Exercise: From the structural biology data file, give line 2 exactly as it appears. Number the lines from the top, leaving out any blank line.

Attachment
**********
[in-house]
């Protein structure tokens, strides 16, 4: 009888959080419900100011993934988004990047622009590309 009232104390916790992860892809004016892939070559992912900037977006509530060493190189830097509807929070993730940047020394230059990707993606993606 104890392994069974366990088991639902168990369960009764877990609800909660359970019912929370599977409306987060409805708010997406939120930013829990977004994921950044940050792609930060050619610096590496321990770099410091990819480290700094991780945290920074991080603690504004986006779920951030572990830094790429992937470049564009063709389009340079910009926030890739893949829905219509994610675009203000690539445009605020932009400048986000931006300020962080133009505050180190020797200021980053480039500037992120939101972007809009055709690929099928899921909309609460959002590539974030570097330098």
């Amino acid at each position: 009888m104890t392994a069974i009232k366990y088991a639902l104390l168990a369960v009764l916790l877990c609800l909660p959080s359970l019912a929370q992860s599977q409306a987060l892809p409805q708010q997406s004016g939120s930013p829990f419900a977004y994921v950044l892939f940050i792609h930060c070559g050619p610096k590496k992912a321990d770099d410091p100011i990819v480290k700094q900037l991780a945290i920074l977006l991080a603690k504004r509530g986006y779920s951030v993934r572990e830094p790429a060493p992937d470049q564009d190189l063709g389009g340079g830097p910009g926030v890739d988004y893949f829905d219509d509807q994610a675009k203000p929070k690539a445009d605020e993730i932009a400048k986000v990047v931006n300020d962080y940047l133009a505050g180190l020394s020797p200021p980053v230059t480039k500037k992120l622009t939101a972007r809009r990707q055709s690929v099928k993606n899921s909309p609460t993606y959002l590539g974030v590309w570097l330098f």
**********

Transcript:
């Protein structure tokens, strides 16, 4: 009888959080419900100011993934988004990047622009590309 009232104390916790992860892809004016892939070559992912900037977006509530060493190189830097509807929070993730940047020394230059990707993606993606 104890392994069974366990088991639902168990369960009764877990609800909660359970019912929370599977409306987060409805708010997406939120930013829990977004994921950044940050792609930060050619610096590496321990770099410091990819480290700094991780945290920074991080603690504004986006779920951030572990830094790429992937470049564009063709389009340079910009926030890739893949829905219509994610675009203000690539445009605020932009400048986000931006300020962080133009505050180190020797200021980053480039500037992120939101972007809009055709690929099928899921909309609460959002590539974030570097330098």